8. 8. Use Case: 4 Way Match Delivery product information Delivery invoice information
  9. 9. Excursion – xCOR & SCOR © eccenca GmbH 2018
  10. 10. SCOR • A value chain is a set of activities that an organization performs in order to deliver a valuable product or service for the market (value enrichment). • The Supply Chain Operations Reference model (SCOR) • Introduced by the Supply Chain Council in 1996 • Served as a leading tool and process model for supply chain management • SCOR consists of four basic taxonomies and their concepts interrelations • Processes – describing the actions necessary to accomplish something • Metrics – defining measures used to gauge the performance of Processes • Practices – Best practices, established procedures to improve performance • Skills – describes the necessary abilities of involved Agents, beneficial to Processes
  11. 11. What is xCOR? • An upper level information model featuring all jointly used concepts and relations of the value chain domain. • Representing an abstract view on all enterprise domain frameworks of ASCM: • SCOR - Supply Chain Operations Reference model • DCOR - Design Chain • CCOR - Customer Chain • PLCOR – Product Lifecycle Chain • Reused to implement each of its sub-ontologies • Based on the W3C standardized process reference and provenance ontology PROV-O
  12. 12. Implementing xCOR • Model the value chain domain as described by the ASCM specifications. • Extend the domain description derived from the official ASCM documents. In particular regarding: • an extended view on Metrics • and the introduction of the Event concept • Provide a structured foundation for any digital message exchanged between partners in a supply chain. • Consider the added requirements for the complex and emerging challenges of the supply chain domain regarding its digital transition. eccenca is developing xCOR and dependent ontologies in cooperation with ASCM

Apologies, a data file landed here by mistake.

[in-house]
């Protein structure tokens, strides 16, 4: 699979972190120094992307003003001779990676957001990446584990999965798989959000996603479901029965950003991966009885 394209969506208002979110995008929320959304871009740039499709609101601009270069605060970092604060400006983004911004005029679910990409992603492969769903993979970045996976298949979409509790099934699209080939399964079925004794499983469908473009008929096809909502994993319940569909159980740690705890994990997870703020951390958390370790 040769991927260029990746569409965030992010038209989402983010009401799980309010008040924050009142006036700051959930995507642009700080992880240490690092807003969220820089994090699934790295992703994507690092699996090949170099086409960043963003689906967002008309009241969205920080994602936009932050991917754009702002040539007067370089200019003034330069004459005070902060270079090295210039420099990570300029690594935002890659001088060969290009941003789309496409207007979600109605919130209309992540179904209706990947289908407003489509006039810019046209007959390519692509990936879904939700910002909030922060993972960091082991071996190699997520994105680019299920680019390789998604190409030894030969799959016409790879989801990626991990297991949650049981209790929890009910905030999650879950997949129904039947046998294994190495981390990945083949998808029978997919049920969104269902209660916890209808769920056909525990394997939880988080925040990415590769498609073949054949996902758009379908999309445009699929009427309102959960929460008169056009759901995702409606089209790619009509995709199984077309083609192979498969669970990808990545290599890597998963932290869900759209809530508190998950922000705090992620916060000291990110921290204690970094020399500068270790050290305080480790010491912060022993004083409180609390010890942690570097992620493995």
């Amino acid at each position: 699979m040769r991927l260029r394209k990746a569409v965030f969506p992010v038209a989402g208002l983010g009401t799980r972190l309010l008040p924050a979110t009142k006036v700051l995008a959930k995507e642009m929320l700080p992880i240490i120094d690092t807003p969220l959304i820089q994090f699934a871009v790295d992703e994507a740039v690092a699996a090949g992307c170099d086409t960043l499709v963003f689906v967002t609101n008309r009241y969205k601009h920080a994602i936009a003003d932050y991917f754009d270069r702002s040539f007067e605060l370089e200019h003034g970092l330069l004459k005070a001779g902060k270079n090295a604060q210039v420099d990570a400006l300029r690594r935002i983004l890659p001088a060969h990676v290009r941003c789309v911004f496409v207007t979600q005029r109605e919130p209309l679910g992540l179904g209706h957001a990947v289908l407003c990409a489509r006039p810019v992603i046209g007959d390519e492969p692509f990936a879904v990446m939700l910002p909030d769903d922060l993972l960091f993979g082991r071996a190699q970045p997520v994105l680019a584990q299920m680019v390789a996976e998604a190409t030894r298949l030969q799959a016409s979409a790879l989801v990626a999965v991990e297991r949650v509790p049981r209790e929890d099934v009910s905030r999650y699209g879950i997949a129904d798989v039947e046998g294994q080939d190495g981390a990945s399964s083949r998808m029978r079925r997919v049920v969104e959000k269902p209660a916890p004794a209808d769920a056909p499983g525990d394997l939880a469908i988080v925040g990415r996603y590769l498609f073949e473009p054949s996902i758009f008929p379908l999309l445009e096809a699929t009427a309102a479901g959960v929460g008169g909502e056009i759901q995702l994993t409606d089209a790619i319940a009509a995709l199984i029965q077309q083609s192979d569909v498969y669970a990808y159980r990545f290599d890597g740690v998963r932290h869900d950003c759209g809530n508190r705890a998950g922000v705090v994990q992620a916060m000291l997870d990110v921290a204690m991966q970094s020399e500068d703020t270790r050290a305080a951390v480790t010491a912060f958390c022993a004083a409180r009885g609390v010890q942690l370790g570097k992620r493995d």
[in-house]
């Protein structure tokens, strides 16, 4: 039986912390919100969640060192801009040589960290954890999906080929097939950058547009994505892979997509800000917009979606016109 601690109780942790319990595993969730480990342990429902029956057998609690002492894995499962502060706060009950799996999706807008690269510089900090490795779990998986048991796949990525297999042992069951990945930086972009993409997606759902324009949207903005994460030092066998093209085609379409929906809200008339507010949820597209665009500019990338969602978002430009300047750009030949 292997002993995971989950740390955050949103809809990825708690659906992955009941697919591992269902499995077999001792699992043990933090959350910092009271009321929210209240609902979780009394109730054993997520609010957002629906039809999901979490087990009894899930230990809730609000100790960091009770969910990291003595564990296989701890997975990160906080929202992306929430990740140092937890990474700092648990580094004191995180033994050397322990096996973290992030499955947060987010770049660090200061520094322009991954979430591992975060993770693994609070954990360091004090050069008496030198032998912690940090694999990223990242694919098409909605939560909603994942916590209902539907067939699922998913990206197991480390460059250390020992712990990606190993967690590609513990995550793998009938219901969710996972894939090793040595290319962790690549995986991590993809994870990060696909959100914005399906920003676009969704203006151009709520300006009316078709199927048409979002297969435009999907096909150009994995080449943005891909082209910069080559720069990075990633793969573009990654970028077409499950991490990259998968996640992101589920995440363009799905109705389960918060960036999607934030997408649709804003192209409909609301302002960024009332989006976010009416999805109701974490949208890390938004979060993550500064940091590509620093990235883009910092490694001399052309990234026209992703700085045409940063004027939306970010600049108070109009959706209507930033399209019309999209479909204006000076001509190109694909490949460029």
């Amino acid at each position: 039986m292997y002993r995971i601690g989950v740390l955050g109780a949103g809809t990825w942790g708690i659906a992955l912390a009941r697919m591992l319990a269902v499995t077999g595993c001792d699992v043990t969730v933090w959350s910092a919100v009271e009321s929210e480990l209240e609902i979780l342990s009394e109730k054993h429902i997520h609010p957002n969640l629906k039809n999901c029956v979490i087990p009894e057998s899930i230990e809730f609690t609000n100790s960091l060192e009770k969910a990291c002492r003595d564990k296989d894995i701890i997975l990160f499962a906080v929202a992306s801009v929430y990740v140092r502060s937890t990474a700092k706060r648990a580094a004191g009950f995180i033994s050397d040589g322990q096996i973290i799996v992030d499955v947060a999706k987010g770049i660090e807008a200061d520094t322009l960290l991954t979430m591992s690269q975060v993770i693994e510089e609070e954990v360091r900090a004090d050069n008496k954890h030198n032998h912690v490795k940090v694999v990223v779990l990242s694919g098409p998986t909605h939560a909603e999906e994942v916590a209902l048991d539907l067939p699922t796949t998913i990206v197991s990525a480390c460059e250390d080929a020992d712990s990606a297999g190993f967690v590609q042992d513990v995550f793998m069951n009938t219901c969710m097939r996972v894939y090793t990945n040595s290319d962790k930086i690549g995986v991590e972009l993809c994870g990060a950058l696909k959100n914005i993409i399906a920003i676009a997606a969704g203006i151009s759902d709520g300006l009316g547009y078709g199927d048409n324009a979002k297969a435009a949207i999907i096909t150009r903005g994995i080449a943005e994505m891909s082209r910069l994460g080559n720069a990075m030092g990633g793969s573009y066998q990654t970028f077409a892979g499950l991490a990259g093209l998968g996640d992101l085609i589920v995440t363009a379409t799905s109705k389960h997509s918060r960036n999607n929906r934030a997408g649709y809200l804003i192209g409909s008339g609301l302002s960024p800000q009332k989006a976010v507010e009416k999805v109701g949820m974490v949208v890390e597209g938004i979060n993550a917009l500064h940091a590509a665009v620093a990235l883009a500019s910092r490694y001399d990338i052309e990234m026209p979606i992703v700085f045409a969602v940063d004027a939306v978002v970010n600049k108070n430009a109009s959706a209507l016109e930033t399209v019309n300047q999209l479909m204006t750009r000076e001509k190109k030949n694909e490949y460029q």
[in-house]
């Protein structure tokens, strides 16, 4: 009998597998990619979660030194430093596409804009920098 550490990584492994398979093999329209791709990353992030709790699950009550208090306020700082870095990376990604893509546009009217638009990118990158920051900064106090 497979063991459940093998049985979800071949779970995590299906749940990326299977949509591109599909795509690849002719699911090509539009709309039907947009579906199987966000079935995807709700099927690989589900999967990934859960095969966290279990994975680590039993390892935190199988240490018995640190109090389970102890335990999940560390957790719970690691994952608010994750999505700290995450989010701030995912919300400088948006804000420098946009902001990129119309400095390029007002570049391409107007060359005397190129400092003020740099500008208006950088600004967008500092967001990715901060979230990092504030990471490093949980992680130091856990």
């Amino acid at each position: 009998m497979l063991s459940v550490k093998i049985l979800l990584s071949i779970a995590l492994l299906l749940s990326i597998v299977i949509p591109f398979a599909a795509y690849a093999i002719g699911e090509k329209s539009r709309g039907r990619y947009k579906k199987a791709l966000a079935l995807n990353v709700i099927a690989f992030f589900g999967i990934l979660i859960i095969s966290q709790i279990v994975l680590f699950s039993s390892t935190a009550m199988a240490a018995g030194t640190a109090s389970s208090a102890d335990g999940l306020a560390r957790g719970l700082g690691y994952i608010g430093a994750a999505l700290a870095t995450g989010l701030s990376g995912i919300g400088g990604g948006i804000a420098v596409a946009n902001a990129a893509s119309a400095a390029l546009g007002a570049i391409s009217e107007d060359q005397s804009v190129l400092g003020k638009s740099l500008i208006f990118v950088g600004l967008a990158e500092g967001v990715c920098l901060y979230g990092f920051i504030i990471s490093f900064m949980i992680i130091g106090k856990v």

13. 13. © eccenca GmbH 2018
  14. 14. Automated Matching © eccenca GmbH 2018
  15. 15. Purchase Order example (some data) Name From To Actual PO Number 7654321 7654321 7654321 Customer Id 12345670 12345670 12345670 Currency EUR EUR EUR Terms of Payment [complex] - - PO Item* [complex] - - -> Product Number 135790 135790 135790 -> Product Description* [complex] - - -> Price per Unit 41200 41200 41200 -> Quantity 500 500 500 -> Quantity Unit lb_us lb_us lb_in -> Customer Requested Date 03/04/2019 05/04/2019 04/04/2019
  16. 16. Matching PO • Comparing an invoice against the agreed PO • Containing simple values and complex objects (such as PO Items or Terms of Payment) • The expected shape (orange) • Vs. the actual invoiced shape
  17. 17. Matching PO Item 2 • Zooming in on PO Item 2 • Demonstrating a shape with ranged value specs. (Customer Requested Date) • apparently QuantityUnit has an unexpected value
  18. 18. The showcase – PO data Name From To Actual PO Number 7654321 7654321 7654321 Customer Id 12345670 12345670 12345670 Currency EUR EUR EUR Terms of Payment [complex] - - PO Item* [complex] - - -> Product Number 135790 135790 135790 -> Product Description* [complex] - - -> Price per Unit 41200 41200 41200 -> Quantity 500 500 500 -> Quantity Unit lb_us lb_us lb_in -> Customer Requested Date 03/04/2019 05/04/2019 04/04/2019